The Stanford Light Opera Company (SLOCo) is Stanford’s premier light opera theatre company, tracing its history back to the original Stanford Savoyards, a Gilbert and Sullivan performance society founded in 1973. SLOCo maintains a strong presence in the student theater community with its own student-run mainstage productions, coupled with a renewed mission in fostering student communities passionate about operatic performance, musicianship, and technical theatre. SLOCo aims to produce quality light opera for the Stanford community and leverage its diverse backgrounds and talents to collaborate with other student theatre groups and ignite interest in opera and theatre.



SLOCo traces its history to the Stanford Savoyards, originally founded in 1973. The name Savoyards stemmed from the group’s interest in performing the Savoy operas, a style of comic operas most successfully popularized by W.S. Gilbert and Arthur Sullivan. The Savoyards’ very first show was a sold-out production of The Pirates of Penzance in Dinkelspiel Auditorium, financed by a six-hundred dollar grant from the Dean of Students office. The policemen’s chorus wore uniforms borrowed from the Stanford Police Department. Ticket prices were two dollars for adults and one dollar for students.

From that first success, the Savoyards grew to perform one to two Savoy operas a year and were recognized in the theatre community as the Savs. Emphasizing “learning by doing,” innovation, imagination, and strong community outreach, the Savs produced fresh new interpretations of old GIlbert-and-Sullivan works, including a staging of Iolanthe (1974) that referenced the Watergate hearings, a production of The Sorcerer (2006) set in India with Bollywood-style costumes and dances, and HMS Pinafore: The Next Generation (2003), which cheekily replaced the nautical backdrop with the final frontier of space as seen from the bridge of the USS Enterprise.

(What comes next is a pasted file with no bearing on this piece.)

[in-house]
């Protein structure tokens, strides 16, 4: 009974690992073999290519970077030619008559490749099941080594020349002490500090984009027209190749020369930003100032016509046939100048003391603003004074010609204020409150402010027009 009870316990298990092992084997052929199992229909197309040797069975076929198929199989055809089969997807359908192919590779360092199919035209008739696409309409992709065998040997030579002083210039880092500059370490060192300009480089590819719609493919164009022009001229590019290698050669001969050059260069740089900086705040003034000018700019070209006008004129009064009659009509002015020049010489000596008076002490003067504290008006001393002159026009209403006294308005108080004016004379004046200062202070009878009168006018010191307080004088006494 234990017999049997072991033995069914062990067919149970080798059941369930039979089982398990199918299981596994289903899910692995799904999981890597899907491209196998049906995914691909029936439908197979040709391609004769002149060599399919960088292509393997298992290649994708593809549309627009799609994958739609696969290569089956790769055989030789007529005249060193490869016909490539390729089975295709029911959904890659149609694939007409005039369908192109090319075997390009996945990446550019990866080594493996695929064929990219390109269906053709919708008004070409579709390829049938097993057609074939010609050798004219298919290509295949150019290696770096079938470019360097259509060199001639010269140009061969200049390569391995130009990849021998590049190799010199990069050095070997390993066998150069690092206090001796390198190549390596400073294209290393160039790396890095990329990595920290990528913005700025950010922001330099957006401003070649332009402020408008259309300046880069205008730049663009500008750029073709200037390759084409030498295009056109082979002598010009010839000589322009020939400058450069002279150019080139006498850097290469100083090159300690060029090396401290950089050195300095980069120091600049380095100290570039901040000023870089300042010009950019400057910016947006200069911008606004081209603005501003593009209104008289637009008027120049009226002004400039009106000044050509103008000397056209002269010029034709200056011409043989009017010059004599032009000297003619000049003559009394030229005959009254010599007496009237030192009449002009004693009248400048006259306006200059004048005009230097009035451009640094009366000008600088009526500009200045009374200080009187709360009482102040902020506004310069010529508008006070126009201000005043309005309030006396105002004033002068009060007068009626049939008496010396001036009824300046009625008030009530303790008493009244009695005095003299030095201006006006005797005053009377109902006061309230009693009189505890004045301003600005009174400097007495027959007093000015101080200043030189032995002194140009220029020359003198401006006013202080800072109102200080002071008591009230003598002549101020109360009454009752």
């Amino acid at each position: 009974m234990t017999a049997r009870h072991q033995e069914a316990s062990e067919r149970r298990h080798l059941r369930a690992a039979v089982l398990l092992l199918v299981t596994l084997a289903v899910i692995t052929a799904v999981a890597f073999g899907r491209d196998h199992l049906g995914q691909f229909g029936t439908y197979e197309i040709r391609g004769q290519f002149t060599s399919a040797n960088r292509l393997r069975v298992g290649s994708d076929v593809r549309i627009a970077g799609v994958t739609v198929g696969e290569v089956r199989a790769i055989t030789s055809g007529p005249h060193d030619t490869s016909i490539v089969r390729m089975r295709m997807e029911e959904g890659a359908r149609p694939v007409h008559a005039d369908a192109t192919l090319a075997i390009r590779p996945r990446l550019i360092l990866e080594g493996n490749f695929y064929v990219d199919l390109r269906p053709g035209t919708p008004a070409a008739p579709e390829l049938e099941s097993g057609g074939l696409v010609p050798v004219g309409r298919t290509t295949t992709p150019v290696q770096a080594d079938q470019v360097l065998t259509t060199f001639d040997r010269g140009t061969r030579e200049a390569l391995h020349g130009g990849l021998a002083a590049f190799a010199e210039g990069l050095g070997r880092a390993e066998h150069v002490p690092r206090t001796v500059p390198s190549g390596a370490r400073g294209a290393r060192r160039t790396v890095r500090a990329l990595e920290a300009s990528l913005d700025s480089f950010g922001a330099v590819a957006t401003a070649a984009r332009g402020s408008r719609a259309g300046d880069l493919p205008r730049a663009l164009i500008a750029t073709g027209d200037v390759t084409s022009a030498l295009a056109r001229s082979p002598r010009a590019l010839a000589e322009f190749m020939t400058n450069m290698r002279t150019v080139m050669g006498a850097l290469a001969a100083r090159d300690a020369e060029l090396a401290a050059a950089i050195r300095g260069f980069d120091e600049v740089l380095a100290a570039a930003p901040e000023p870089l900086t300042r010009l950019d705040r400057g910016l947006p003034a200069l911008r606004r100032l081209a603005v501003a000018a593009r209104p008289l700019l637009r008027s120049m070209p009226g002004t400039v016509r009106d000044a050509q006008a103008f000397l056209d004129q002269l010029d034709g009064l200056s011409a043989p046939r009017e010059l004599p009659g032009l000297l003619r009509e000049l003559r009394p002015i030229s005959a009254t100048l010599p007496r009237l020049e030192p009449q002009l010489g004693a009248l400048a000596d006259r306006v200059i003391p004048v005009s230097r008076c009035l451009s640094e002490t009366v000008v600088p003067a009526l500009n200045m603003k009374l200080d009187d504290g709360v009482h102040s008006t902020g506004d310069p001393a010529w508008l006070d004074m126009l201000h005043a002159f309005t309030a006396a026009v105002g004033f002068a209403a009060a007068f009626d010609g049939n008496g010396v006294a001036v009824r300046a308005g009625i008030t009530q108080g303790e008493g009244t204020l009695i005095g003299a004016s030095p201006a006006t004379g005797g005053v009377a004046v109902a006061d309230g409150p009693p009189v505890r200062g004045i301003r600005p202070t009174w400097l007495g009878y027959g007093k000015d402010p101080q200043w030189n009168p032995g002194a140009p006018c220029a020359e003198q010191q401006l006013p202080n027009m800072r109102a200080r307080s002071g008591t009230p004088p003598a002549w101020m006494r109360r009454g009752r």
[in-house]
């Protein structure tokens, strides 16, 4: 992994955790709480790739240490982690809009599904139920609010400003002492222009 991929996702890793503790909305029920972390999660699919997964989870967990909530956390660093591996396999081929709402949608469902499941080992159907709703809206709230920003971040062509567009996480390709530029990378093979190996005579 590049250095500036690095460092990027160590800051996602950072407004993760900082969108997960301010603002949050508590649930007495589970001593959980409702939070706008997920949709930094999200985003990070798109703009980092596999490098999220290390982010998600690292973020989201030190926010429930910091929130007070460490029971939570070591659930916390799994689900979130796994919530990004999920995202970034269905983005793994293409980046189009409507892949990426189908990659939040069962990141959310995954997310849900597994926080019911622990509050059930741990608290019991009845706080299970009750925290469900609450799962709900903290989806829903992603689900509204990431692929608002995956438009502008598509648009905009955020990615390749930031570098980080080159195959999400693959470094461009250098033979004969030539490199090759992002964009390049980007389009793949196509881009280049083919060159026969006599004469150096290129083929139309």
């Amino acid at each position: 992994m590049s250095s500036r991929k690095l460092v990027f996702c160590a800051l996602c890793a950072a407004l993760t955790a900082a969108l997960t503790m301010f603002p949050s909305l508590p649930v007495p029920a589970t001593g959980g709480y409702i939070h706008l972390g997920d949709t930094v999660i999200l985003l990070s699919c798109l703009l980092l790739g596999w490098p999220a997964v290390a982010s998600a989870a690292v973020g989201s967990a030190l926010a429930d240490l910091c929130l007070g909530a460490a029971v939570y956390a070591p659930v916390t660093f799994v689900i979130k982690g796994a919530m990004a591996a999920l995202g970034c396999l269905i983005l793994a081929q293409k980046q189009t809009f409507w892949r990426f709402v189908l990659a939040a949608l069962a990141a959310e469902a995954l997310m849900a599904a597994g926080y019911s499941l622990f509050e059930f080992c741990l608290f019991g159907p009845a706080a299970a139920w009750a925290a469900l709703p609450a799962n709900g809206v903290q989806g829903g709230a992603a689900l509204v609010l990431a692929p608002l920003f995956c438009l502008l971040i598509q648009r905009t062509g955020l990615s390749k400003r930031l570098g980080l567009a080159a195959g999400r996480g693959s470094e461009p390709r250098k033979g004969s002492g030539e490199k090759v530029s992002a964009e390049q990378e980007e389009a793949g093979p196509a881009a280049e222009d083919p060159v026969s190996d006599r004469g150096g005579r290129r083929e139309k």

As the Savoyards, we have produced all thirteen Savoy operas at least once and have also collaborated with other groups, such as The Zoo, and Cox and Box, and the Stanford Department of Music to produce other, non-Gilbert-and-Sullivan, operatic works. This reached a head in our 2015-16 season, when we collaborated with the Stanford Department of Music to produce Candide and Trouble in Tahiti, two operettas by Leonard Bernstein, and Don Giovanni, a revolutionary interactive performance tracing the paths of Mozart’s dark comic opera through the woods surrounding the Stanford Mausoleum. People were hooked. There was a renewed enthusiasm in operatic performance and production, and we looked at ourselves and decided to meet that with our own enthusiasm, talent, and dedication.

So, in 2016 we announced a rebranding of our name and mission: we are the Stanford Light Opera Company, and we are newly committed to supporting singers, instrumentalists, theater lovers, and opera enthusiasts in producing a broad range of operatic and lyric theatre works with and for the Stanford community. Our level of non-student community involvement is unique in the Stanford student theater world. The legacy of the Savoyards still runs through us, and we are just as eager and passionate in making beautiful theatre.


Colophon (n.) — a publisher’s emblem or imprint, especially one on the title page or spine of a book.

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